In Great American Food Chain, Inc. v. Andreottola, a corporate officer and director negotiated and accepted employment with a competitor while still employed with his prior employer. No. 3:14-CV-1727-BK, 2016 U.S. Dist. LEXIS 27658 (N.D. Tex. March 4, 2016). After the officer terminated his employment, the prior employer sued based on multiple claims. One claim asserted by the prior employer was that the defendant breached a fiduciary duty as officer and director. The former employer argued that a fiduciary duty encompasses, at minimum, a duty of good faith and fair dealing, and it requires one to place the interest of the other party before his own as well as a duty not to compete with the principal in matters relating to the subject matter of their transactions. The former employer argued that the defendant was required to provide notice of his intent to terminate his position, and he wrongfully breached his fiduciary duty when he accepted employment with the competitor while still engaged as a president and director.
The court disagreed, holding that the prior employer’s arguments fell short. The court noted that the Supreme Court of Texas had observed that such actions do not constitute breach of fiduciary duty by an employee. Moreover, the court also noted that there was no evidence in the record to suggest that the defendant misappropriated trade secrets, impermissibly solicited its customers, improperly used its funds for personal gain or otherwise attempted to injure his prior employer.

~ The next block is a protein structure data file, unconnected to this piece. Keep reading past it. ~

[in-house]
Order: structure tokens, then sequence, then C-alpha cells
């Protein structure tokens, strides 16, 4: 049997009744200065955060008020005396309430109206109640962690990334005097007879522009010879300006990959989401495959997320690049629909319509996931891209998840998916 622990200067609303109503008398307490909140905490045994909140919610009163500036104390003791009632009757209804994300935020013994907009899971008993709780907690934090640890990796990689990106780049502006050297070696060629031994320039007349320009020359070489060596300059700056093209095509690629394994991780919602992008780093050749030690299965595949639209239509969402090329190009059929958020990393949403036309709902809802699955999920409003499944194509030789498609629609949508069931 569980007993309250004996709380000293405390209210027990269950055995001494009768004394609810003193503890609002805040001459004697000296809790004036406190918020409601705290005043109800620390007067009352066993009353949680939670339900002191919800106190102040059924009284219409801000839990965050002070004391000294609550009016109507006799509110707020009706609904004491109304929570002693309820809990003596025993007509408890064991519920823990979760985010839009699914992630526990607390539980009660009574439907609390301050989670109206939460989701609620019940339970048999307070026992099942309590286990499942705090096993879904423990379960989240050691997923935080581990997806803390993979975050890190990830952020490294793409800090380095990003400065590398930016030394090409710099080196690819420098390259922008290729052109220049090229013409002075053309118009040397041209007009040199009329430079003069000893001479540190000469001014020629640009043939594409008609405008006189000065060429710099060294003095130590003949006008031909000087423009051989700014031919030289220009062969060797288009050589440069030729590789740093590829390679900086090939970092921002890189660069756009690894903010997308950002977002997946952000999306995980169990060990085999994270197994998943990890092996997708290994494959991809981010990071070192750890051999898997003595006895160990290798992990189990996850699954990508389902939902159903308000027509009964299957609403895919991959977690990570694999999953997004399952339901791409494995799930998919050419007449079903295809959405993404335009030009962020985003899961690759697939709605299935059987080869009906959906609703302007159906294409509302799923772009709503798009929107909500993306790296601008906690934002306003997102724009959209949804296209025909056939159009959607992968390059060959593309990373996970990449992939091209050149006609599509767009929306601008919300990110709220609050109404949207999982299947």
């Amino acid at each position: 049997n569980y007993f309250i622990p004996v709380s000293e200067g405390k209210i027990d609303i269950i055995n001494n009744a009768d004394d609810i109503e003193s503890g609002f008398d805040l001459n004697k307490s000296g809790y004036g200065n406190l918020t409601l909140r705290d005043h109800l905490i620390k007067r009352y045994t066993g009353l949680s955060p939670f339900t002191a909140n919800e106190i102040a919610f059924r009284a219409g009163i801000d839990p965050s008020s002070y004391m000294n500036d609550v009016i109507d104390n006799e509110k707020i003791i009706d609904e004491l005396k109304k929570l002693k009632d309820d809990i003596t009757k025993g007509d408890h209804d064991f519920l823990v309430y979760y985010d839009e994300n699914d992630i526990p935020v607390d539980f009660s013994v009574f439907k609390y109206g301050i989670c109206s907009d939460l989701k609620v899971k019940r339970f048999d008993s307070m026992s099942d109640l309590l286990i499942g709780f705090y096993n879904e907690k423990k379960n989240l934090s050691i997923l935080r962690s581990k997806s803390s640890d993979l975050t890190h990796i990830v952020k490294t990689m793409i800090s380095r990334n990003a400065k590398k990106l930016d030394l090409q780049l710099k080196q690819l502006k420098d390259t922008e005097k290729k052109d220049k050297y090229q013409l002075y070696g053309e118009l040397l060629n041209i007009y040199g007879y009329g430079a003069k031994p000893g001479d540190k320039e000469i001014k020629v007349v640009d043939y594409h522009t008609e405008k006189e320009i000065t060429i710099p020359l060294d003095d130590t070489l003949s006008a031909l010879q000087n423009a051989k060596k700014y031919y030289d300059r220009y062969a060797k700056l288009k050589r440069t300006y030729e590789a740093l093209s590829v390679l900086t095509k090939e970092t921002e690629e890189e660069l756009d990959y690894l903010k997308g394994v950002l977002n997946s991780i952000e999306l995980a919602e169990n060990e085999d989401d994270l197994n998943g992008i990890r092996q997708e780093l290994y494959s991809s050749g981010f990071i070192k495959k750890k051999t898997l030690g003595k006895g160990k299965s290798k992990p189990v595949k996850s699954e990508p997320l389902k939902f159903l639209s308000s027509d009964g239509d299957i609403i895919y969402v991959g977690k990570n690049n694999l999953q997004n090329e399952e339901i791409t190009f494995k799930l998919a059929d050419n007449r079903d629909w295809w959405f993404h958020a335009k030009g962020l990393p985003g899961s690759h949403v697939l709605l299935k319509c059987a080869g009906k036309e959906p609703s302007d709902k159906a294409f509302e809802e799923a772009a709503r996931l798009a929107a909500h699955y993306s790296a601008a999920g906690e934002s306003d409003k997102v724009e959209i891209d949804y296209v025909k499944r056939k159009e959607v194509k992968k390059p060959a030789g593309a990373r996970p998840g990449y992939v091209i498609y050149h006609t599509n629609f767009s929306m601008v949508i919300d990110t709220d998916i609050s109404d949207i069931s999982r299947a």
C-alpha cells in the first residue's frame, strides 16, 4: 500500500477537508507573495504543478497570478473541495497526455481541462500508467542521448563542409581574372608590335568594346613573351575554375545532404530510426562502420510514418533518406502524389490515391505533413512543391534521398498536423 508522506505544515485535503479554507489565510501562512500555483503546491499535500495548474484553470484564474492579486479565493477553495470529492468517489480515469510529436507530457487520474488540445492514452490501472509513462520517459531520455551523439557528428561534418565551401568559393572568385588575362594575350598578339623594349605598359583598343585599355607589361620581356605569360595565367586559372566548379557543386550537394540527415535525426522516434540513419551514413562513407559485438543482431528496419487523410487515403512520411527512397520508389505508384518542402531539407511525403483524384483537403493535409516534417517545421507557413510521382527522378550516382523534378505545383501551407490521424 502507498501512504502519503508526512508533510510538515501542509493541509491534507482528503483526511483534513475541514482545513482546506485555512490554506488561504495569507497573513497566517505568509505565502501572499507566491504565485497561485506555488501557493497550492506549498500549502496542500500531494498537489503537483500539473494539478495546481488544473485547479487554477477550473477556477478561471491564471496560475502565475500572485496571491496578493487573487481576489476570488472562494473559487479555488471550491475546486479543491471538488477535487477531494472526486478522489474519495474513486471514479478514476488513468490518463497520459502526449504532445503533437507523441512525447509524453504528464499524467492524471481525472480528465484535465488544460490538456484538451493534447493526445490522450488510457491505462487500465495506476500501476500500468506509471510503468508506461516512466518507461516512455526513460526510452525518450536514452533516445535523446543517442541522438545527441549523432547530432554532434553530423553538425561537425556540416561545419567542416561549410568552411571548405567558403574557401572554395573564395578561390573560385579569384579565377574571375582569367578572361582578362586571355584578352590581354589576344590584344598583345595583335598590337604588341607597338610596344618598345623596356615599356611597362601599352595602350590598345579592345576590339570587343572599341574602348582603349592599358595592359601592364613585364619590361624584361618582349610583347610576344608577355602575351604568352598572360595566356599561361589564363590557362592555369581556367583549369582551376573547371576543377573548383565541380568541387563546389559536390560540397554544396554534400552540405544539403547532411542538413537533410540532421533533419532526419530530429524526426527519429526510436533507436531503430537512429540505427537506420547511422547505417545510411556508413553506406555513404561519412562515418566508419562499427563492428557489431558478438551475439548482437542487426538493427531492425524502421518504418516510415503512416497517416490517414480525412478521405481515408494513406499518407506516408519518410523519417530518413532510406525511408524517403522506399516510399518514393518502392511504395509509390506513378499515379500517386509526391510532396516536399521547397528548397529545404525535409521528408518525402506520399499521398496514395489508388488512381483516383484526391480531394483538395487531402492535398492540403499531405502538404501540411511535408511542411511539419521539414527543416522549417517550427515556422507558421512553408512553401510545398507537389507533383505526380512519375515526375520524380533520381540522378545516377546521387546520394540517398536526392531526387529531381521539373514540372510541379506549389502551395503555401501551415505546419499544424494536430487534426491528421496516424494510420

Interesting Note: This court used Texas Supreme Court authority dealing with fiduciary duties of employees for precedent in a case dealing with an employee who was also an officer and director. There are arguably higher duties owed by an officer and director to a company than those owed by an average employee.